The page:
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ERIC Number: ED506361
Record Type: Non-Journal
Publication Date: 2009
Pages: 4
Abstractor: As Provided
Reference Count: 4
One-to-One Tutoring for Reading in Grade One: Is It Beneficial for All Students?
Incorvaia, Aubrey
Center for Child and Family Policy, Duke University (NJ1)
Attention Deficit / Hyperactivity Disorder (ADHD) is one of the most prevalent disorders among school-age children, occurring in 3 percent to 12 percent of adolescents in the United States (Jakobson & Kirkas, 2007; Shulman, 2008). Recognizing and understanding the disorder is complicated by the fact that between 10 percent and 20 percent of people with ADHD also have a learning disability (Shulman, 2008). Adverse consequences for those with ADHD may include: underachievement, lower quality of life, increased reckless and dangerous driving habits, and increased risk of medical and dental emergencies (Shulman, 2008). These effects impose costs on the people with ADHD, their families and society. While two-thirds of the public is familiar with the term ADHD, many do not comprehend the condition's intricacies or know about promising treatment methods (McLeod, Fettes, Jensen, et al., 2007). Children diagnosed with ADHD generally exhibit symptoms of both inattention (e.g., difficulty sustaining attention to tasks) and hyperactivity-impulsivity (e.g., difficulty remaining seated) to a far greater extent than their peers, although some children with ADHD only exhibit one type of symptom or the other. Although hyperactivity may be the most recognizable symptom, recent research suggests that children's academic achievement difficulties are most directly linked to inattentive behaviors (Jakobson & Kirkas, 2007). Furthermore, the research suggests that children who demonstrate attention problems are at risk for poor academic performance, whether or not they have a clinical diagnosis of ADHD (Rabiner & Malone, 2007). This brief draws policy implications and makes recommendations for further research from "The Impact of Tutoring on Early Reading Achievement for Children With and Without Attention Problems" by David L. Rabiner, Patrick S. Malone and the Conduct Problems Prevention Research Group (2004). [For the full report, see EJ696298.]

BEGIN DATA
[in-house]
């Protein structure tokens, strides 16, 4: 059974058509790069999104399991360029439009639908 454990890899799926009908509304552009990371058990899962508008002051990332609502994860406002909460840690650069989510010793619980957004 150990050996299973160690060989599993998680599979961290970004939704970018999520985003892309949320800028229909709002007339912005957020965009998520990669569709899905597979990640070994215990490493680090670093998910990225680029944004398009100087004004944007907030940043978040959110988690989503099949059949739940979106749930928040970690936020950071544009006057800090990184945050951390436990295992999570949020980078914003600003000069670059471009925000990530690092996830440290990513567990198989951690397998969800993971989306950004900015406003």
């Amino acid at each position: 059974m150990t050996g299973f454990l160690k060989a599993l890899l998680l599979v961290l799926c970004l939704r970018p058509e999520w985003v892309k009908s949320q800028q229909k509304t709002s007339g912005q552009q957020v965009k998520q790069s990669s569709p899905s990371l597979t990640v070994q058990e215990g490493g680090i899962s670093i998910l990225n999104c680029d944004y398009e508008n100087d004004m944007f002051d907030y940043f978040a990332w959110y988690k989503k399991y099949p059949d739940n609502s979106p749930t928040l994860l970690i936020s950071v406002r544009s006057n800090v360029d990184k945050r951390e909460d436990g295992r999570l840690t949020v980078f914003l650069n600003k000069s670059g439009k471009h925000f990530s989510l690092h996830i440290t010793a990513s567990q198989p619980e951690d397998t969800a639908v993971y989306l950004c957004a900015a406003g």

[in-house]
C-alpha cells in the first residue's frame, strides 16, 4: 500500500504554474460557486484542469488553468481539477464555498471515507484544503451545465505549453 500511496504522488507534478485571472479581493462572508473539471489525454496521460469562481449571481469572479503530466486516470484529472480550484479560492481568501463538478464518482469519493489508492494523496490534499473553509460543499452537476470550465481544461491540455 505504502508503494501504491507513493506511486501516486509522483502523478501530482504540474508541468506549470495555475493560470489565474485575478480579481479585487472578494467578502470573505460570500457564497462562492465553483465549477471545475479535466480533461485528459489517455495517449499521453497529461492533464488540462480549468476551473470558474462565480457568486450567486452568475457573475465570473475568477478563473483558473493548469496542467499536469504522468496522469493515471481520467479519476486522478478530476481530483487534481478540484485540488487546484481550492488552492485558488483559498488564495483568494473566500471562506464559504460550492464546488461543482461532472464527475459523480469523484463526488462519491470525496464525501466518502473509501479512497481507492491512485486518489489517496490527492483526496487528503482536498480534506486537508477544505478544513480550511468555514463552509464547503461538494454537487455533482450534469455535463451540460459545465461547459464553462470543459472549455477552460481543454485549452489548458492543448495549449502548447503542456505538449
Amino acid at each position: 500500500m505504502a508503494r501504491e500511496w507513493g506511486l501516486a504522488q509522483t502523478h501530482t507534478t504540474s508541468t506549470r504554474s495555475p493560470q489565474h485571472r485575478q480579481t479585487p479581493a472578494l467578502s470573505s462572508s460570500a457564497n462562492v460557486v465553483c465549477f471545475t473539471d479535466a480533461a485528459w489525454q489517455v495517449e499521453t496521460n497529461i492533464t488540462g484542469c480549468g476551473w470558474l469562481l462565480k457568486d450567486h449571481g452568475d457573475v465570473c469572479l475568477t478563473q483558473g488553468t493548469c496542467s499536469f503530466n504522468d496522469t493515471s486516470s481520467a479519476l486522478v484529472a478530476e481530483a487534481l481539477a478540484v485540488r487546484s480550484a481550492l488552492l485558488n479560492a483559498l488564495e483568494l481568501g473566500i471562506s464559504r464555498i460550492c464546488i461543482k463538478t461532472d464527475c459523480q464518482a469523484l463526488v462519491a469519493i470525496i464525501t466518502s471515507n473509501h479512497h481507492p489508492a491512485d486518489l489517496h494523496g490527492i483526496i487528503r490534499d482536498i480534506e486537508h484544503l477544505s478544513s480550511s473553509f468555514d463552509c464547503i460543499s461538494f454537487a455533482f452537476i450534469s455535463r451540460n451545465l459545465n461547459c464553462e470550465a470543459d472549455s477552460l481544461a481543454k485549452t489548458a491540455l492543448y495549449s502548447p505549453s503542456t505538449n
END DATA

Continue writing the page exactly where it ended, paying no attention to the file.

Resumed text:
Center for Child and Family Policy, Duke University. 257 Sanford Institute of Public Policy, P.O. Box 90264, Durham, NC 27708-0264. Tel: 919-613-7319; Fax: 919-681-1533; e-mail:; Web site:
Publication Type: Reports - Evaluative
Education Level: Elementary Education; Grade 1
Audience: N/A
Language: English
Sponsor: N/A
Authoring Institution: Duke University, Center for Child and Family Policy